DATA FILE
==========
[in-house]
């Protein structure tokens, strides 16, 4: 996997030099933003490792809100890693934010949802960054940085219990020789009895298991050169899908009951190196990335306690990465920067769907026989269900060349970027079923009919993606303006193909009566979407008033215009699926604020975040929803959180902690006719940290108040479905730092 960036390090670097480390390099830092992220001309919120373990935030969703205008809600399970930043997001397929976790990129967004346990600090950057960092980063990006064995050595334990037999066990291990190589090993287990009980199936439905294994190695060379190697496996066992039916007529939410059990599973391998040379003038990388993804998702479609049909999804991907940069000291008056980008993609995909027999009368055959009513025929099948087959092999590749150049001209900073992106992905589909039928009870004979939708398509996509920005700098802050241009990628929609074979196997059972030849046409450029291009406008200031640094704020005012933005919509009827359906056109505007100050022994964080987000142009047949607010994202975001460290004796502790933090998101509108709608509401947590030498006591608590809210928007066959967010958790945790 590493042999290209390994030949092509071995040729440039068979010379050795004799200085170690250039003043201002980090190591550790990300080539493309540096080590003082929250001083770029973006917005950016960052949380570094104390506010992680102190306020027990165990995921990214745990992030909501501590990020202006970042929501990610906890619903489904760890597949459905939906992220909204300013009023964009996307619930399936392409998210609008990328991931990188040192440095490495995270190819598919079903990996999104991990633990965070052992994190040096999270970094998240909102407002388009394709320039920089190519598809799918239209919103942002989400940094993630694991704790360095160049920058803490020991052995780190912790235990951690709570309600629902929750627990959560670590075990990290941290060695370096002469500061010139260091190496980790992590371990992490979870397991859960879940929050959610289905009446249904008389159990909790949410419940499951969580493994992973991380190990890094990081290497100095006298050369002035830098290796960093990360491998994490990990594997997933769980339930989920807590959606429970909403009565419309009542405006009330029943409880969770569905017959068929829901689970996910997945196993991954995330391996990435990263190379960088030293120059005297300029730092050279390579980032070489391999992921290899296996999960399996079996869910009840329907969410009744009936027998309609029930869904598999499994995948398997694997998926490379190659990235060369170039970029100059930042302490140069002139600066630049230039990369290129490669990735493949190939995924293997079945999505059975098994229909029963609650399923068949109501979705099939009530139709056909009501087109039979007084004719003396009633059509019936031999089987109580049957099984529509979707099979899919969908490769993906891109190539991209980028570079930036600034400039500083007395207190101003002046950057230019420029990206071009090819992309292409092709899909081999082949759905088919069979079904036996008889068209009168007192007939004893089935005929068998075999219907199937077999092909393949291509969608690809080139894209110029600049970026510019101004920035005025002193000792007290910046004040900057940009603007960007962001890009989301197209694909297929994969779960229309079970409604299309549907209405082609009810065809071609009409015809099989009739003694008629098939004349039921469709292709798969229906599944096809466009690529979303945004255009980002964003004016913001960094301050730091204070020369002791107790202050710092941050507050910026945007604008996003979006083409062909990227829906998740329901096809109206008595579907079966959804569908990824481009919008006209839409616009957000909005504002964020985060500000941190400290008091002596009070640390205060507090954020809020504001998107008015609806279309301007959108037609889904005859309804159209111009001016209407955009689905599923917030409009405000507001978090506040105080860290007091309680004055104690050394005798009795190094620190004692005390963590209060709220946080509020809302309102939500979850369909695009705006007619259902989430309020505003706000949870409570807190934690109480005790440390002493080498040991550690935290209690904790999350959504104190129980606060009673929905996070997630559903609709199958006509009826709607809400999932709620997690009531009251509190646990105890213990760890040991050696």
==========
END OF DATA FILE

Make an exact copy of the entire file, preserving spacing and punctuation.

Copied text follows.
[in-house]
């Protein structure tokens, strides 16, 4: 996997030099933003490792809100890693934010949802960054940085219990020789009895298991050169899908009951190196990335306690990465920067769907026989269900060349970027079923009919993606303006193909009566979407008033215009699926604020975040929803959180902690006719940290108040479905730092 960036390090670097480390390099830092992220001309919120373990935030969703205008809600399970930043997001397929976790990129967004346990600090950057960092980063990006064995050595334990037999066990291990190589090993287990009980199936439905294994190695060379190697496996066992039916007529939410059990599973391998040379003038990388993804998702479609049909999804991907940069000291008056980008993609995909027999009368055959009513025929099948087959092999590749150049001209900073992106992905589909039928009870004979939708398509996509920005700098802050241009990628929609074979196997059972030849046409450029291009406008200031640094704020005012933005919509009827359906056109505007100050022994964080987000142009047949607010994202975001460290004796502790933090998101509108709608509401947590030498006591608590809210928007066959967010958790945790 590493042999290209390994030949092509071995040729440039068979010379050795004799200085170690250039003043201002980090190591550790990300080539493309540096080590003082929250001083770029973006917005950016960052949380570094104390506010992680102190306020027990165990995921990214745990992030909501501590990020202006970042929501990610906890619903489904760890597949459905939906992220909204300013009023964009996307619930399936392409998210609008990328991931990188040192440095490495995270190819598919079903990996999104991990633990965070052992994190040096999270970094998240909102407002388009394709320039920089190519598809799918239209919103942002989400940094993630694991704790360095160049920058803490020991052995780190912790235990951690709570309600629902929750627990959560670590075990990290941290060695370096002469500061010139260091190496980790992590371990992490979870397991859960879940929050959610289905009446249904008389159990909790949410419940499951969580493994992973991380190990890094990081290497100095006298050369002035830098290796960093990360491998994490990990594997997933769980339930989920807590959606429970909403009565419309009542405006009330029943409880969770569905017959068929829901689970996910997945196993991954995330391996990435990263190379960088030293120059005297300029730092050279390579980032070489391999992921290899296996999960399996079996869910009840329907969410009744009936027998309609029930869904598999499994995948398997694997998926490379190659990235060369170039970029100059930042302490140069002139600066630049230039990369290129490669990735493949190939995924293997079945999505059975098994229909029963609650399923068949109501979705099939009530139709056909009501087109039979007084004719003396009633059509019936031999089987109580049957099984529509979707099979899919969908490769993906891109190539991209980028570079930036600034400039500083007395207190101003002046950057230019420029990206071009090819992309292409092709899909081999082949759905088919069979079904036996008889068209009168007192007939004893089935005929068998075999219907199937077999092909393949291509969608690809080139894209110029600049970026510019101004920035005025002193000792007290910046004040900057940009603007960007962001890009989301197209694909297929994969779960229309079970409604299309549907209405082609009810065809071609009409015809099989009739003694008629098939004349039921469709292709798969229906599944096809466009690529979303945004255009980002964003004016913001960094301050730091204070020369002791107790202050710092941050507050910026945007604008996003979006083409062909990227829906998740329901096809109206008595579907079966959804569908990824481009919008006209839409616009957000909005504002964020985060500000941190400290008091002596009070640390205060507090954020809020504001998107008015609806279309301007959108037609889904005859309804159209111009001016209407955009689905599923917030409009405000507001978090506040105080860290007091309680004055104690050394005798009795190094620190004692005390963590209060709220946080509020809302309102939500979850369909695009705006007619259902989430309020505003706000949870409570807190934690109480005790440390002493080498040991550690935290209690904790999350959504104190129980606060009673929905996070997630559903609709199958006509009826709607809400999932709620997690009531009251509190646990105890213990760890040991050696």